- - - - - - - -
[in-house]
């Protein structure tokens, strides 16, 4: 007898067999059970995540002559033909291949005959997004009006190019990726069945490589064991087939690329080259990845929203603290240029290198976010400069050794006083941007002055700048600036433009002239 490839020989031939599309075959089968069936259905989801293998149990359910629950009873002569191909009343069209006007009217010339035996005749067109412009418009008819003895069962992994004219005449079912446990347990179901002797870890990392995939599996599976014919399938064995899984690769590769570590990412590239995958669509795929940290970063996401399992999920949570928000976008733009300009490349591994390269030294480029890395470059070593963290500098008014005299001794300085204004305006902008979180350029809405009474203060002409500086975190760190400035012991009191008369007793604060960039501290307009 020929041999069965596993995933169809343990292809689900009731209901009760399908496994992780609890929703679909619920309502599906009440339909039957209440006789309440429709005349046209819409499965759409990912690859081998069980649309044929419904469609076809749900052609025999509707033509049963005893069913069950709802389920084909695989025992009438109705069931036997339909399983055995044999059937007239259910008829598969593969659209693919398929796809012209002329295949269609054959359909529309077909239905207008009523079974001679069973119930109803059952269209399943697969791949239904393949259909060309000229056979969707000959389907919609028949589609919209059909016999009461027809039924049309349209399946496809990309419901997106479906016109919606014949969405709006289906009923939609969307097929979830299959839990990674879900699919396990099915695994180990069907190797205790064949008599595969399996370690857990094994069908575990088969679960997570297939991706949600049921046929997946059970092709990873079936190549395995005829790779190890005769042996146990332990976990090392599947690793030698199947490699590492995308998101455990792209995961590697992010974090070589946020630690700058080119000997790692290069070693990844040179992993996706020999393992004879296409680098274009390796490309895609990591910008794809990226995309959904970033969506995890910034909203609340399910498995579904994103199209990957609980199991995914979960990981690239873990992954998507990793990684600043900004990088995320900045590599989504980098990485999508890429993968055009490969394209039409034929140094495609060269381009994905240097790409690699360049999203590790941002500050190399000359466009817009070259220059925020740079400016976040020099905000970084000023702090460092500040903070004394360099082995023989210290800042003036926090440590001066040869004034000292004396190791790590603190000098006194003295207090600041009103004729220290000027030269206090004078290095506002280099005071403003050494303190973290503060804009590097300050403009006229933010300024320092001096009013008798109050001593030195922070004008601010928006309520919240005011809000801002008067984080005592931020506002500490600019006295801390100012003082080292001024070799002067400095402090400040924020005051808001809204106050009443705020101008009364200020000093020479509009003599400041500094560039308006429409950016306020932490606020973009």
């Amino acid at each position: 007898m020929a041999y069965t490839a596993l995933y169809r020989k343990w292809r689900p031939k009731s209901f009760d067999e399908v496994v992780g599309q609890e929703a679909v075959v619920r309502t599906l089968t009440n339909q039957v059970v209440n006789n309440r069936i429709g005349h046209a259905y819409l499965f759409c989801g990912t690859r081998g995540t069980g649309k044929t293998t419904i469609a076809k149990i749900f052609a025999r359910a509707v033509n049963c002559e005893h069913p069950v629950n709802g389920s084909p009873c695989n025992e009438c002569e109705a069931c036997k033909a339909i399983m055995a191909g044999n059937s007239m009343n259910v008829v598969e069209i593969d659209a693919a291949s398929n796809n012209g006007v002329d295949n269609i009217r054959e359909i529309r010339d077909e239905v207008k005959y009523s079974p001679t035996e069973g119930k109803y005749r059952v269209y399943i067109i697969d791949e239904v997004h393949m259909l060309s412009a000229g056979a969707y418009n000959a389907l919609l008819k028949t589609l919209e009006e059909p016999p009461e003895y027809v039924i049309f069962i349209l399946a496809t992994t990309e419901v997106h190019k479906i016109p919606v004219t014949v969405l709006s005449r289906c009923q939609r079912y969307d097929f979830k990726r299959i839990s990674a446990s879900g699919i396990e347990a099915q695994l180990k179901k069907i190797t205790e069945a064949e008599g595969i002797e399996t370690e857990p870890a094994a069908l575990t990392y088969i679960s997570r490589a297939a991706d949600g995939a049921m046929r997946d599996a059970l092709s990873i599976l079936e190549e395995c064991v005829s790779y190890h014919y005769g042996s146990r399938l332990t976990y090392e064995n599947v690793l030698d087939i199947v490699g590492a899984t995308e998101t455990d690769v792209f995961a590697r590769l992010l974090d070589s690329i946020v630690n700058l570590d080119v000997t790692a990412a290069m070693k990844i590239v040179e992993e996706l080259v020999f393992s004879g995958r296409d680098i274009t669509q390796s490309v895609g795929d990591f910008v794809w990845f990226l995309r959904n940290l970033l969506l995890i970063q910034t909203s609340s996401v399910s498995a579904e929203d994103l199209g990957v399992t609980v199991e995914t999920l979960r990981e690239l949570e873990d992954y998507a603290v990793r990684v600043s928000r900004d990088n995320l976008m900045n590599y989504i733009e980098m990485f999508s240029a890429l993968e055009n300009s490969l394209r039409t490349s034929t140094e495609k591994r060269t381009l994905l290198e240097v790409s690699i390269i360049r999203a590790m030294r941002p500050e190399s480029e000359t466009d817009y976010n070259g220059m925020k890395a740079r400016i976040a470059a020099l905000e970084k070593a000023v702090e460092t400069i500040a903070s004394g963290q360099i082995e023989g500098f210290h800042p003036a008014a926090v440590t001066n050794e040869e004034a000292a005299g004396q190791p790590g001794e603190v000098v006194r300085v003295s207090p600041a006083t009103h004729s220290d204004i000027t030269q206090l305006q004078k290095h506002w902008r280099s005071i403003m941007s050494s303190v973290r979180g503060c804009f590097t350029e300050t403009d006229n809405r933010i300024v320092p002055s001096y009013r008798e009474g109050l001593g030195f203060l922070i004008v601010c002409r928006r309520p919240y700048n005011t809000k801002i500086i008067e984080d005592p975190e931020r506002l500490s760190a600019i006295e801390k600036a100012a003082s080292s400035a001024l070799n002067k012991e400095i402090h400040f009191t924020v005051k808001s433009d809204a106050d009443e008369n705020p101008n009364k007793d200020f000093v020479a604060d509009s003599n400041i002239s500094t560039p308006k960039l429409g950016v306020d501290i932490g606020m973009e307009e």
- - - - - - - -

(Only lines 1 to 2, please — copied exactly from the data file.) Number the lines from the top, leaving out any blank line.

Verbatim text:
[in-house]
């Protein structure tokens, strides 16, 4: 007898067999059970995540002559033909291949005959997004009006190019990726069945490589064991087939690329080259990845929203603290240029290198976010400069050794006083941007002055700048600036433009002239 490839020989031939599309075959089968069936259905989801293998149990359910629950009873002569191909009343069209006007009217010339035996005749067109412009418009008819003895069962992994004219005449079912446990347990179901002797870890990392995939599996599976014919399938064995899984690769590769570590990412590239995958669509795929940290970063996401399992999920949570928000976008733009300009490349591994390269030294480029890395470059070593963290500098008014005299001794300085204004305006902008979180350029809405009474203060002409500086975190760190400035012991009191008369007793604060960039501290307009 020929041999069965596993995933169809343990292809689900009731209901009760399908496994992780609890929703679909619920309502599906009440339909039957209440006789309440429709005349046209819409499965759409990912690859081998069980649309044929419904469609076809749900052609025999509707033509049963005893069913069950709802389920084909695989025992009438109705069931036997339909399983055995044999059937007239259910008829598969593969659209693919398929796809012209002329295949269609054959359909529309077909239905207008009523079974001679069973119930109803059952269209399943697969791949239904393949259909060309000229056979969707000959389907919609028949589609919209059909016999009461027809039924049309349209399946496809990309419901997106479906016109919606014949969405709006289906009923939609969307097929979830299959839990990674879900699919396990099915695994180990069907190797205790064949008599595969399996370690857990094994069908575990088969679960997570297939991706949600049921046929997946059970092709990873079936190549395995005829790779190890005769042996146990332990976990090392599947690793030698199947490699590492995308998101455990792209995961590697992010974090070589946020630690700058080119000997790692290069070693990844040179992993996706020999393992004879296409680098274009390796490309895609990591910008794809990226995309959904970033969506995890910034909203609340399910498995579904994103199209990957609980199991995914979960990981690239873990992954998507990793990684600043900004990088995320900045590599989504980098990485999508890429993968055009490969394209039409034929140094495609060269381009994905240097790409690699360049999203590790941002500050190399000359466009817009070259220059925020740079400016976040020099905000970084000023702090460092500040903070004394360099082995023989210290800042003036926090440590001066040869004034000292004396190791790590603190000098006194003295207090600041009103004729220290000027030269206090004078290095506002280099005071403003050494303190973290503060804009590097300050403009006229933010300024320092001096009013008798109050001593030195922070004008601010928006309520919240005011809000801002008067984080005592931020506002500490600019006295801390100012003082080292001024070799002067400095402090400040924020005051808001809204106050009443705020101008009364200020000093020479509009003599400041500094560039308006429409950016306020932490606020973009």